The Weather Channel’s Jim Cantore was the latest casualty in the network’s nasty dispute with DirectTV, after SportsCenter with Dan Patrick show bumped him from the air as he was getting ready to report on weather conditions for the Super Bowl.
Dan Patrick — who is caught in the middle of the dispute — had booked Jim Cantore, one of Weather Channel’s brightest stars, this week to discuss the forecast for Super Bowl Sunday, as the game will be played outdoors in New Jersey.
DirectTV did not agree with that decision, as it owns Patrick’s show and carries it on its network. DirectTV stopped carrying The Weather Channel earlier this month, due to a contractual dispute and both networks have been at odds ever since.
The public jabs have been extensively covered by the media, following the announcement that DirectTV was dropping The Weather Channel for approximately 20 million customers on January 14.
Instead of Jim Cantore, Dan Patrick had Paul Douglas from Weather Nation, which DirectTV put in their line-up to replace The Weather Channel.
“We like Jim and thought, under the circumstances, that it may be a bit awkward for him to appear on a DirectTV-owned show so we let him off the hook,” said a DirecTV spokesman, who added that Douglas can “help us navigate through our weather needs for Super Bowl.”
When it was dropped from DirectTV, The Weather Channel demanded a penny per customer and argued the need for keep the network on air as it provides life-saving information to the public.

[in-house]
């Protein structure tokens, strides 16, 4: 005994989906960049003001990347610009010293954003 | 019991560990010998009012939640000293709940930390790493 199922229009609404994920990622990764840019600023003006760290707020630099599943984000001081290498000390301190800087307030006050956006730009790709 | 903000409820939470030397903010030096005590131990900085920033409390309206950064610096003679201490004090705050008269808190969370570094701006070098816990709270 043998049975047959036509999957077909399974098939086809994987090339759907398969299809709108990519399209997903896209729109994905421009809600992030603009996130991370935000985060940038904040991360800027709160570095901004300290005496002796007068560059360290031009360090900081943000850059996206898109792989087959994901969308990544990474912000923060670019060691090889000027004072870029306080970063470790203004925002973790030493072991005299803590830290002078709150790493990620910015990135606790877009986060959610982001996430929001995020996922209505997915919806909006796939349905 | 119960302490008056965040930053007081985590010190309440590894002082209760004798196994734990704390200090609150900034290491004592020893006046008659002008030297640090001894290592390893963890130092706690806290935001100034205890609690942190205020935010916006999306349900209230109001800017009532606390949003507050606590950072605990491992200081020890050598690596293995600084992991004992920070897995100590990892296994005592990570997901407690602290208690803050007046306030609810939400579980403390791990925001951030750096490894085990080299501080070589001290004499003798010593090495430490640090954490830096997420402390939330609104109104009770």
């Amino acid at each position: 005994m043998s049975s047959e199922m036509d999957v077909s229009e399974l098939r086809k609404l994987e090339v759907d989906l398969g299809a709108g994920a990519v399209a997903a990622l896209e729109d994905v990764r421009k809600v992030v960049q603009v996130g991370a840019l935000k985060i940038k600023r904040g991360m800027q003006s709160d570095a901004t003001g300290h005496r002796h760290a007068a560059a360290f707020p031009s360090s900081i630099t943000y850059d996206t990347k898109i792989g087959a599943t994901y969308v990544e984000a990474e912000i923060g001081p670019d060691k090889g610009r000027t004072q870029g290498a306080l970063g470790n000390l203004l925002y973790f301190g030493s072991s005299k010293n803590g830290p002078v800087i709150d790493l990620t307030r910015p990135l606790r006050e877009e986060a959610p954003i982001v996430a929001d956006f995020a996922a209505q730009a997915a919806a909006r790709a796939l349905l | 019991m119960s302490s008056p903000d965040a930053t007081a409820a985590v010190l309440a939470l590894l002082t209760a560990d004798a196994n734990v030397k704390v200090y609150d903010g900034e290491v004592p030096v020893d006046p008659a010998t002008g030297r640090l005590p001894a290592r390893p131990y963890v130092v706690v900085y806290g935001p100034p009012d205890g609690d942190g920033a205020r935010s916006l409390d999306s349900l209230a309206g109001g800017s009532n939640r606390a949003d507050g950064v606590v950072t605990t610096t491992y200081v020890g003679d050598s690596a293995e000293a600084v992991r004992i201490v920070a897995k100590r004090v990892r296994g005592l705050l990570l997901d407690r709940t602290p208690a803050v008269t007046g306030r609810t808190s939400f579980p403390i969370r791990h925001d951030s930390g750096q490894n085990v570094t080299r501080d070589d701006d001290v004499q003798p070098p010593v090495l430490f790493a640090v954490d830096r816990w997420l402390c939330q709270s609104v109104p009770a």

The Weather Channel’s viewership has suffered and DirectTV has criticized the most popular weather network of straying from its mission — uninterrupted weather coverage — and provides too many reality TV programs.
The parties have stopped talking and are now waging their grievances in the media.
The Weather Channel has asked that viewers take sides and arguing the importance of the information they carry — which is widely available online via the National Weather Service, including satellites and forecast models.
Jim Cantore — the most recognized name in the weather world — told CNNs Brian Stelter on Monday:
“I really think, when you kind of look at the Weather Channel overall, and you think about what happens before a storm, whether you’re an emergency manager’s office, whether you’re the National Weather Service or a local TV station, your first hint at what’s to come is from the Weather Channel.”
The statement created friction with government meteorologists and social media was abuzz with everyone sharing their opinion about The Weather Channel/DirectTV spat.